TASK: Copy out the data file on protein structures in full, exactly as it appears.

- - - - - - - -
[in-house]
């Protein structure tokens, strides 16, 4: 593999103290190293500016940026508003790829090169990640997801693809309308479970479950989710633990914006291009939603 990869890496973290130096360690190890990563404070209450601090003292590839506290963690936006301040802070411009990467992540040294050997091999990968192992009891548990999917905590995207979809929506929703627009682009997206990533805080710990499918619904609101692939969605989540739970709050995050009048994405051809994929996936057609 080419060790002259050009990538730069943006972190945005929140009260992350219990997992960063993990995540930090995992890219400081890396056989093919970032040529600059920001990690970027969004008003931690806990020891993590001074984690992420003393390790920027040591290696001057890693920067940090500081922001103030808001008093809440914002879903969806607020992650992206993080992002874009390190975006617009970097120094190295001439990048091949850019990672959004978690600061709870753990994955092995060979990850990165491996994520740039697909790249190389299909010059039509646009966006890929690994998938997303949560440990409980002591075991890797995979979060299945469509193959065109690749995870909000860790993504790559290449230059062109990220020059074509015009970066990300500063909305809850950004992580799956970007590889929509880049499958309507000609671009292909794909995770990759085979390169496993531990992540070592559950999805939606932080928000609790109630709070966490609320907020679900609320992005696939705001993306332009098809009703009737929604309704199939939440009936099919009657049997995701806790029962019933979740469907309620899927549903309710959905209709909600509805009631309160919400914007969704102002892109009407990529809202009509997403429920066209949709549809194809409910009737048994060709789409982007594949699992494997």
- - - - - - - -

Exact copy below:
[in-house]
């Protein structure tokens, strides 16, 4: 593999103290190293500016940026508003790829090169990640997801693809309308479970479950989710633990914006291009939603 990869890496973290130096360690190890990563404070209450601090003292590839506290963690936006301040802070411009990467992540040294050997091999990968192992009891548990999917905590995207979809929506929703627009682009997206990533805080710990499918619904609101692939969605989540739970709050995050009048994405051809994929996936057609 080419060790002259050009990538730069943006972190945005929140009260992350219990997992960063993990995540930090995992890219400081890396056989093919970032040529600059920001990690970027969004008003931690806990020891993590001074984690992420003393390790920027040591290696001057890693920067940090500081922001103030808001008093809440914002879903969806607020992650992206993080992002874009390190975006617009970097120094190295001439990048091949850019990672959004978690600061709870753990994955092995060979990850990165491996994520740039697909790249190389299909010059039509646009966006890929690994998938997303949560440990409980002591075991890797995979979060299945469509193959065109690749995870909000860790993504790559290449230059062109990220020059074509015009970066990300500063909305809850950004992580799956970007590889929509880049499958309507000609671009292909794909995770990759085979390169496993531990992540070592559950999805939606932080928000609790109630709070966490609320907020679900609320992005696939705001993306332009098809009703009737929604309704199939939440009936099919009657049997995701806790029962019933979740469907309620899927549903309710959905209709909600509805009631309160919400914007969704102002892109009407990529809202009509997403429920066209949709549809194809409910009737048994060709789409982007594949699992494997």